Then there was Nan. She did so hate dish-washing! Sometimes, if in the very midst of hot water and rattling crockery, she saw her girl friends outside at play, away she would go, not thinking again of her unfinished task until returning, perhaps half an hour afterward, she would find the towels wet and the water cold in the pan.

And it must be confessed that sometimes even Patty herself would drop her broom, and at the same time her dignity, and join the children, as eager as any of them, forgetful of the dinner hour and the uncooked dinner.

But the sewing—making the clothes—was the worst. Patty was so proud that she would not ask help from anybody—no, not if she ruined her eyes, and worked her fingers to the bone. Garments were picked to pieces, stitch by stitch, to learn how they were made. Dresses were puzzled over, and pulled this way and that; a little cut off here and a piece sewed on there to make them fit.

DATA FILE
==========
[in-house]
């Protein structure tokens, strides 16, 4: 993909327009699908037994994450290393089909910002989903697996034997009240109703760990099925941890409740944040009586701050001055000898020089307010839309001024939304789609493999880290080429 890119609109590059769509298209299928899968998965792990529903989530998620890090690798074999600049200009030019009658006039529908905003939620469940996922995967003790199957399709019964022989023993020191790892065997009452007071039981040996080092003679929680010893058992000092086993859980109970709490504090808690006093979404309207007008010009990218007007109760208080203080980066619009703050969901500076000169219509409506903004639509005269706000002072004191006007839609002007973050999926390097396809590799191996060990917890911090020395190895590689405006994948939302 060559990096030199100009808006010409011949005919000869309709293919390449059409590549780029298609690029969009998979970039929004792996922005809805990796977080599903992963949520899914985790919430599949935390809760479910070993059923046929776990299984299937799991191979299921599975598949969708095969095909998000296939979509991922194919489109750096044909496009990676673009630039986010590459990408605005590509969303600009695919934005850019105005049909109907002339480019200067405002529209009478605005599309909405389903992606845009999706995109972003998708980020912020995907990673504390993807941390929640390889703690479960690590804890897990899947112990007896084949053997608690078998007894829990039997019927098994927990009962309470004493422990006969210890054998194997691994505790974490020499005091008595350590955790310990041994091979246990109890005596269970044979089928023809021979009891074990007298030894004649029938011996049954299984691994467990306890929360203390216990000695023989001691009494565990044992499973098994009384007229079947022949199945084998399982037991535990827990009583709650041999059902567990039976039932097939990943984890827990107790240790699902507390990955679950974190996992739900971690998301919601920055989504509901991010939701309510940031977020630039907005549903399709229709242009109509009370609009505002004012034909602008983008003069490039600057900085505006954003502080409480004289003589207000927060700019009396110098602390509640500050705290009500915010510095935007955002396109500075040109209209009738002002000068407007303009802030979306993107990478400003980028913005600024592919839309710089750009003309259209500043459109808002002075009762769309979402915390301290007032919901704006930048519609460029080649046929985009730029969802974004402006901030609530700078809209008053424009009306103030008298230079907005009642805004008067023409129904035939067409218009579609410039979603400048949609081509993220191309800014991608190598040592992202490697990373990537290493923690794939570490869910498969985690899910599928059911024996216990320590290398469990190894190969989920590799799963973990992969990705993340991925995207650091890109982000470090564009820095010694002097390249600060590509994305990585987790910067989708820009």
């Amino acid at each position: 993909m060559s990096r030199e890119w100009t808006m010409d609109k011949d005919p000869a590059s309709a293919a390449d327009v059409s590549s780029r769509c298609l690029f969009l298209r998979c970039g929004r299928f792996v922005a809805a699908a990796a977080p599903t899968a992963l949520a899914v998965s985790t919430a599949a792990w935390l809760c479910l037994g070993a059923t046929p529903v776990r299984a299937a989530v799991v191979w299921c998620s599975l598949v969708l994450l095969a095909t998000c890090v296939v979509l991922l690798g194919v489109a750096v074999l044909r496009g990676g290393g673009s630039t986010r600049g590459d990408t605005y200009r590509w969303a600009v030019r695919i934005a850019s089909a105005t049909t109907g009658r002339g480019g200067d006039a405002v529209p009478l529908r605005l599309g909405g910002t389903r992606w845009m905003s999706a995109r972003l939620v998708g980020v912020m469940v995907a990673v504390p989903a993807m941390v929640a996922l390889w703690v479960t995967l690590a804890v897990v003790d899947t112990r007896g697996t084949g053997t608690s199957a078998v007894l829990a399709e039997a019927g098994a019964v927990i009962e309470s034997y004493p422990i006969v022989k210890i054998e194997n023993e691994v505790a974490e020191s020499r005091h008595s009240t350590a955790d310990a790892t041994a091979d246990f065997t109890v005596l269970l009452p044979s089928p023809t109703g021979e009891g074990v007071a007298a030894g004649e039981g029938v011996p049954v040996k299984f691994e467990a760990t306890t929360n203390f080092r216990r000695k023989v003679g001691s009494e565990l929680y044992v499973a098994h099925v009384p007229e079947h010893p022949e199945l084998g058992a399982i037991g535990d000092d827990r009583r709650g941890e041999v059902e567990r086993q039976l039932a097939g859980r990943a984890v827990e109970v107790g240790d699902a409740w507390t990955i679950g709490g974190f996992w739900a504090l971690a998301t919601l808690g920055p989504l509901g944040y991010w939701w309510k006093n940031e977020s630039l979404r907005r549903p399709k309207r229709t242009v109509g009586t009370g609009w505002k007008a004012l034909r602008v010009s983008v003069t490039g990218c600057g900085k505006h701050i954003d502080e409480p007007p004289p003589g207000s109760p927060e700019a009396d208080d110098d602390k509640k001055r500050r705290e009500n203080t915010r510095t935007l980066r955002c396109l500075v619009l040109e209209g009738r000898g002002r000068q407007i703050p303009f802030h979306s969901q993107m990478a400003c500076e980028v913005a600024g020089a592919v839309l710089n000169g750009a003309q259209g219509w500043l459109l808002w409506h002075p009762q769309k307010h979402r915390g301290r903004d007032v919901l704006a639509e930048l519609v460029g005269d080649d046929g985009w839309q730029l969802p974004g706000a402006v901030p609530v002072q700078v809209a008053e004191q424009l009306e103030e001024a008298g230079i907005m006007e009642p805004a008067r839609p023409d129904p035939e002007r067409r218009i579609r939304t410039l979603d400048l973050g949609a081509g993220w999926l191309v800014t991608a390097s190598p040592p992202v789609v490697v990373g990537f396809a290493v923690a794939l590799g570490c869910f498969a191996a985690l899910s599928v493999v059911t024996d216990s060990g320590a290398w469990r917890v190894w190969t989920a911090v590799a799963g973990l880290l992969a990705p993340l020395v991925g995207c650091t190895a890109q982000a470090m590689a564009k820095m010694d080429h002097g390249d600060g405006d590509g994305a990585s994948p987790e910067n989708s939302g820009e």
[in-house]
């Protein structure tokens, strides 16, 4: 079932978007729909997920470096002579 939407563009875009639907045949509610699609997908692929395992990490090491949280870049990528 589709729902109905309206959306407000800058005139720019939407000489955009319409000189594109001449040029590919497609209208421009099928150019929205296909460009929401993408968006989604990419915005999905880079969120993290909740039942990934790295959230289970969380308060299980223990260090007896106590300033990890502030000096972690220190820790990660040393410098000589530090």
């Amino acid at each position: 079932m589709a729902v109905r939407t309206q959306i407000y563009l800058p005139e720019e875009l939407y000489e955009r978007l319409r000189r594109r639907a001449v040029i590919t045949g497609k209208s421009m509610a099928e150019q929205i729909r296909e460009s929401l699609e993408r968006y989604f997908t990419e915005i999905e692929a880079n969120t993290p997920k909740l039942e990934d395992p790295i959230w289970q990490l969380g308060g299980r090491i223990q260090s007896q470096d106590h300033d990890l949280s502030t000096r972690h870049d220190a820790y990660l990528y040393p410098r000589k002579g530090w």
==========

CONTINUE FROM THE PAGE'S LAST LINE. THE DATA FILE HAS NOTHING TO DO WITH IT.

But now was coming the tug of war. In a week would be the examination at the grammar school to which Nan went, and she had not a thing fit to wear.

Patty wondered what she should do. She consulted her father.

"Why, buy her a dress," he said.

"But I can not buy one all made."

"Make her one, then," and he laid a crisp bill on the table.

So Patty was left to manage as best she might. Taking Nan with her, she went first to the shoe store, where she selected a pair of the daintiest, nicest-fitting boots; then to the dry-goods store, where she bought a number of yards of some sort of twilled goods of a lovely shade of blue. With these, a lace bib, and a large blue bow for her hair, Patty thought Nan would look very pretty.

Purchasing the material had been quite easy; but now came the cutting and making of the dress. The dresses of other girls were studied, fashion plates consulted by all the little housekeepers, and at last a style was decided upon. Then there was a laying on of patterns, and cutting, and basting, and ripping out, and sewing together, till at last the dress was completed. It is true that it was a little too long on the shoulder, and a little too short under the arm, and a little too scant in the skirt. But it was pretty, and the effect was good.

At length the day before examination came, and everything was ready. The lace had been basted into the sleeves, and the dress, French kid boots, bow, and collar were laid away in the best chamber.